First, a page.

Our mission is to educate New Yorkers and help them become engaged and empowered advocates for the environment. Our citizen’s toolkit articles will help you learn even more about issues we’re working and about recent forums we’ve hosted.

New York City’s curbside composting program is coming to all five boroughs before the end of 2024, and the next stop is Brooklyn, with collections beginning on Monday, October 2.  Under the leadership of Mayor Adams, curbside composting began as a pilot program in Queens, and in just three months it prevented a staggering 12.7…

There is no safe level of lead exposure and even small amounts can harm a child’s growth, behavior, and ability to learn. All New York public schools are required to test for, report to the school community about, and fix issues concerning lead in drinking water. With kids starting another school year, here’s some information that you might find helpful

This year, amidst all the traditional fun, you will also have the chance to explore the future of clean energy at the “Clean Energy Corner,” proudly presented by the New York League of Conservation Voters Education Fund and its partner organizations. We’ll be there through September 4.

While more work remains, Westchester County can take heart in their environmental trajectory. Whether we’re talking about harnessing solar energy or decarbonizing homes and commercial buildings, or through groundbreaking programs like Westchester Power and GridRewards, or through their myriad waste reduction programs, Westchester is making significant strides towards a greener, more sustainable future.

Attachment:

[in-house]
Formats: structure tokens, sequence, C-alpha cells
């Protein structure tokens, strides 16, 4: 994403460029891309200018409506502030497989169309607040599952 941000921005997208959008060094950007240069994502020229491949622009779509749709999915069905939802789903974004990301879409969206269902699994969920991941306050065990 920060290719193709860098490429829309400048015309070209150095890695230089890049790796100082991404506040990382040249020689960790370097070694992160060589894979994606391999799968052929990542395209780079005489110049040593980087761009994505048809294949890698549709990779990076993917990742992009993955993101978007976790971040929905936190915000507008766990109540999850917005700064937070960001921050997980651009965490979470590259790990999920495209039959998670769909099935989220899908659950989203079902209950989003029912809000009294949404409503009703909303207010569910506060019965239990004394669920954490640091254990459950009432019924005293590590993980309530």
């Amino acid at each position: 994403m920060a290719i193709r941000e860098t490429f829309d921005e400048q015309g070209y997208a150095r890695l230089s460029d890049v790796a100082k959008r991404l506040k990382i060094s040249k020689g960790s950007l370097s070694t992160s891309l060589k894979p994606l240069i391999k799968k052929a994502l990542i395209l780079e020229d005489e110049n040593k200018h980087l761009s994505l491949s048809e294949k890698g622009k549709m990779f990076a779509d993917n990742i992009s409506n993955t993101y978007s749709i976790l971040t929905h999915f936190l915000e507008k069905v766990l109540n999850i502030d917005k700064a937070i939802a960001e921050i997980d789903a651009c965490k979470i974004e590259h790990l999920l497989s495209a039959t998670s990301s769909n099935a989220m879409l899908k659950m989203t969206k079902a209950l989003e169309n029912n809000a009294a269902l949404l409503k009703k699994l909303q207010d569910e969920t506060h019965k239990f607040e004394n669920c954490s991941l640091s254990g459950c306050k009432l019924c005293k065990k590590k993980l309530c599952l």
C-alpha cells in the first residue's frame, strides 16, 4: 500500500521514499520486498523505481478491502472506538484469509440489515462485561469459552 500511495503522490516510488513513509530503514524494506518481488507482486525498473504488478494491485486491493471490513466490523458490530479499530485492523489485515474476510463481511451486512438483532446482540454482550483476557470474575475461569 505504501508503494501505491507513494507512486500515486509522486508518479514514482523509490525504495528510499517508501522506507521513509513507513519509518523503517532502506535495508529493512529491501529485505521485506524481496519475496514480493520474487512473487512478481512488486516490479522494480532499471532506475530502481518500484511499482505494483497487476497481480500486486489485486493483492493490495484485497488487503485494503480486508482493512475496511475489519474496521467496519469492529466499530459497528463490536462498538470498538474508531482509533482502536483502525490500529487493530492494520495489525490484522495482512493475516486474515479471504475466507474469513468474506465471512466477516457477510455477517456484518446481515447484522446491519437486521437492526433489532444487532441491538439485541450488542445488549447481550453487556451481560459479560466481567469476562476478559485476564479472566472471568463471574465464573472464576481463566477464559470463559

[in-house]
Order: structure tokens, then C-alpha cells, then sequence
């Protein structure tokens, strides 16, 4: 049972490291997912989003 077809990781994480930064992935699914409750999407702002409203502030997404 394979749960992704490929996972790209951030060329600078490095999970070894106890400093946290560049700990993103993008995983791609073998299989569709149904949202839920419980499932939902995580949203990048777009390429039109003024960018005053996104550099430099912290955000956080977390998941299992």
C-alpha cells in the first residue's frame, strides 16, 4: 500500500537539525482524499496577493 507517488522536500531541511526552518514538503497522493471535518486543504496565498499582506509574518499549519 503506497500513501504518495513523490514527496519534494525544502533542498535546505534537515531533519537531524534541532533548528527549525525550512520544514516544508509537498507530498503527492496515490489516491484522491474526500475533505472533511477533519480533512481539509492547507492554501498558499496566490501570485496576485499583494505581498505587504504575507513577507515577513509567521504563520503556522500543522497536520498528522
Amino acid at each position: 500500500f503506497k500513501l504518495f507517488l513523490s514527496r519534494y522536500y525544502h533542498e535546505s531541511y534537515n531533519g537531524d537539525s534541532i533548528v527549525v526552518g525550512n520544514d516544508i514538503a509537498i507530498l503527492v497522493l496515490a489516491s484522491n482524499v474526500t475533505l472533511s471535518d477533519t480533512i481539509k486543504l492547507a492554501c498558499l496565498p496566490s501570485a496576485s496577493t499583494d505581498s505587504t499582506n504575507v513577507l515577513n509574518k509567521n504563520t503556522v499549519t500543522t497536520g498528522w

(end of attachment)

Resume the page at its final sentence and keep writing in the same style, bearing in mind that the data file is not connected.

By Peter Aronson If you are sitting behind a desk, typing on a computer (like I am), then Tianna Kennedy may make you jealous.  An NYU grad, Kennedy is among a small but growing group of individuals who are forgoing more traditional work (and in some cases giving up big city life), to enter the…

According to a new report by the New York City Coalition to End Lead Poisoning, an estimated 1 in 5 New Yorkers may be drinking from lead service lines (LSLs). The report, No Excuses, NYC: Replace Lead Drinking Water Pipes Now [Link TK], co-authored by the New York League of Conservation Voters Education Fund, the Natural Resources Defense Fund, and Earthjustice, identifies the problem of LSLs in the City and recommends urgent action towards their immediate removal.

In New Jersey and New York, efforts to increase offshore wind capacity have been met with opposition from groups like Clean Ocean Action and Protect Our Coast New Jersey, who have blamed wind farms’ early-stage geotechnical surveys for the death of nine whales in the past two months. These groups are joined by a dozen New Jersey mayors and a congressman in calling for a moratorium on all offshore wind activity.

Lead service lines pose a threat to drinking water quality. These pipes, which connect water mains to the internal plumbing in homes and other buildings, can expose people to a dangerous neurotoxin when they turn on the tap.

The growth of offshore wind infrastructure, an affordable renewable energy source which harnesses power from ocean winds, is leading the path towards a future of green electricity in New York. This energy generation method provides locally produced power that will create significant progress towards the development of a clean economy by reducing emissions and creating thousands of family sustaining union jobs in the process. 

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